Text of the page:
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Kitchen Update: Cracked Walls & Plasterboard

kitchen renovation update: cracked walls and plasterboard

So you might have been wondering what's happened with our kitchen renovation. My last proper post on the renovation was some months back now, talking about removing the load bearing wall. We waited for what felt like an eternity for that to happen - so you'd have thought I would have updated you with heaps of progress and already have a kitchen by now. Truth is, whilst we have done heaps. we're still far far from a finished room. After spending days on end - no, make that weeks on end working on the job - the last thing I wanted to do was go and write about it. My motivation and inspiration for home renovating really does come and go - it's hard work keeping at it, spending all our free time on it and often feeling like we're not really getting anywhere. It's always good to take a break and I've done so by distracting myself with a few smaller DIYs which I've been sharing lately on here. But, now it's time to get back into the game - get these posts written and push the renovation through to the end!

So, now let me update you! As I say, we have progressed loads. We've insulated our back wall around the french doors, which I mentioned in a previous post not so long ago and I'm super pleased to share that the other walls are now far less hideous in sight too!

You might remember many months back, we discovered a giant crack in our kitchen wall between us and the neighbour. Actually, it wasn't as horrifying as it sounds - the previous owner of next door had told us about this crack and how she had had the wall investigated when she moved in and had gotten wall ties installed to 'crack stitch' the problem.

Y-shaped crack wall

Yes, it doesn't look great, I know! This wall was another single-skin wall which means that this crack really is that big all the way through, on both sides of the wall. If the previous owner of next door hadn't fixed up this wall, we would definitely be able to not just see them through this crack, but probably shake hands too.  Because this wall is single-skin, it means the wall ties that were installed do benefit the both of us. They sit directly in the centre of the brick, regardless which side of the wall they're installed from. Whilst I've only been told of this work, the evidence it's been carried out is pretty obvious from our side. There's visible resin/mortar that appears to have been injected from their side, which is apparently normal from crack stitching, so my research tells me. If no work had been carried out - we'd definitely be waving to the neighbours right now.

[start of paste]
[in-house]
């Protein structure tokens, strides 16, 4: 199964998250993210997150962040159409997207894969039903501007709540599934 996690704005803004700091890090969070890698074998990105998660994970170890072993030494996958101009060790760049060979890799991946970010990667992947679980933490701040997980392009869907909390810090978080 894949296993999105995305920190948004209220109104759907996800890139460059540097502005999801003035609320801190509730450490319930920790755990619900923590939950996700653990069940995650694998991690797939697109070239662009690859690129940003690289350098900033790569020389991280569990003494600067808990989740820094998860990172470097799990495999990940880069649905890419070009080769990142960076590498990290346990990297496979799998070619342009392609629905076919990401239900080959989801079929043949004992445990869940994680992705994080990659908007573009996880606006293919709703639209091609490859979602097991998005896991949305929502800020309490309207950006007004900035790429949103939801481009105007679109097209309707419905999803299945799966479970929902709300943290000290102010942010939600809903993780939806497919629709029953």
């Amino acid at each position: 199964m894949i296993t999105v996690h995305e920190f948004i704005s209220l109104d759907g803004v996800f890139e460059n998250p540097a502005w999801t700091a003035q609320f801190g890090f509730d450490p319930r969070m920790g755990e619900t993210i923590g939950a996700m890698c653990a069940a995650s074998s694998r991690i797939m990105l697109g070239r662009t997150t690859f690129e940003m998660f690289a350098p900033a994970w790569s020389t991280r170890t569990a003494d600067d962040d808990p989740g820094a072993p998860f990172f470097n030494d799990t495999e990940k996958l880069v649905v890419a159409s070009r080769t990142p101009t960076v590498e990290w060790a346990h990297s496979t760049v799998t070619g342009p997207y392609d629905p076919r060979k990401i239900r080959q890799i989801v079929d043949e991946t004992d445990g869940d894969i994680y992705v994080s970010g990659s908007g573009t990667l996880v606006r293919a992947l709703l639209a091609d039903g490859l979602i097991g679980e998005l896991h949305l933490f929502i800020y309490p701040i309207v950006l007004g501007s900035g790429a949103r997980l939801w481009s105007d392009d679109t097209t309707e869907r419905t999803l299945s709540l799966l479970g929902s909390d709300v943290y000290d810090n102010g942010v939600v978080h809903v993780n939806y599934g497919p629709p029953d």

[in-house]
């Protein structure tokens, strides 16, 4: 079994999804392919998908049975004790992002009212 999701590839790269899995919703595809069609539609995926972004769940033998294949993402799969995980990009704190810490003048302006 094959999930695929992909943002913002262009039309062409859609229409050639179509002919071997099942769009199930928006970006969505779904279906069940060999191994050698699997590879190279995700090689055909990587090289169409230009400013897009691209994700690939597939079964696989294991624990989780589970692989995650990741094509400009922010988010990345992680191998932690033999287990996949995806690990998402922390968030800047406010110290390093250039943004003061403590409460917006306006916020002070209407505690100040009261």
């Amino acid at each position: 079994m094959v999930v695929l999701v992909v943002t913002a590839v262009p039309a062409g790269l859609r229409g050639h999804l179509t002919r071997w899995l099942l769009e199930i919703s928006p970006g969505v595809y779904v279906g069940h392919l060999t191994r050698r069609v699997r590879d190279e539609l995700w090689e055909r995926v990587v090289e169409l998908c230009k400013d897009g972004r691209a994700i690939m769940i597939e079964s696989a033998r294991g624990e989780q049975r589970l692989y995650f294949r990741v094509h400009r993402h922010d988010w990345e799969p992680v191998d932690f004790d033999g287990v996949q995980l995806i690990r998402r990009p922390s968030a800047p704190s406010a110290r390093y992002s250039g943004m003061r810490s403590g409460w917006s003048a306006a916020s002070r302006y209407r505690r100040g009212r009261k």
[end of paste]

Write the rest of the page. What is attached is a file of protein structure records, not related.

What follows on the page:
large cracks in wall

Now, in all honesty - I do still have concerns about this wall. My first reason is that the crack is so wide, I'm not sure crack stitching was necessarily the best option. My research tells me it's used for cracks a few mm's wide - this one's a few cm's! I know this work was carried out by an insurance company and let's face it - they'll do anything to save themselves money on the real costs (apologies if you're reading this and work in insurance!). Secondly, the previous owner of next door had also mentioned how a hairline crack had appeared over the years since then, which to me suggests this wall still has some kind of movement. So, the obvious answer would have been to investigate further - but that costs money we simply didn't have. Digging down into the foundations is a scary prospect  and after we learnt our neighbour has an extended basement under this part of the house which is constructed with a brick barrel vaulted ceiling, we were absolutely against it. It's not something we felt confident doing as DIYers and we really really did not have the budget to get the builders back in.  - although the advice I did seek from several builders was to leave the wall well alone, digging down could open a whole can of worms. So, we've left the wall in its exact terrible condition.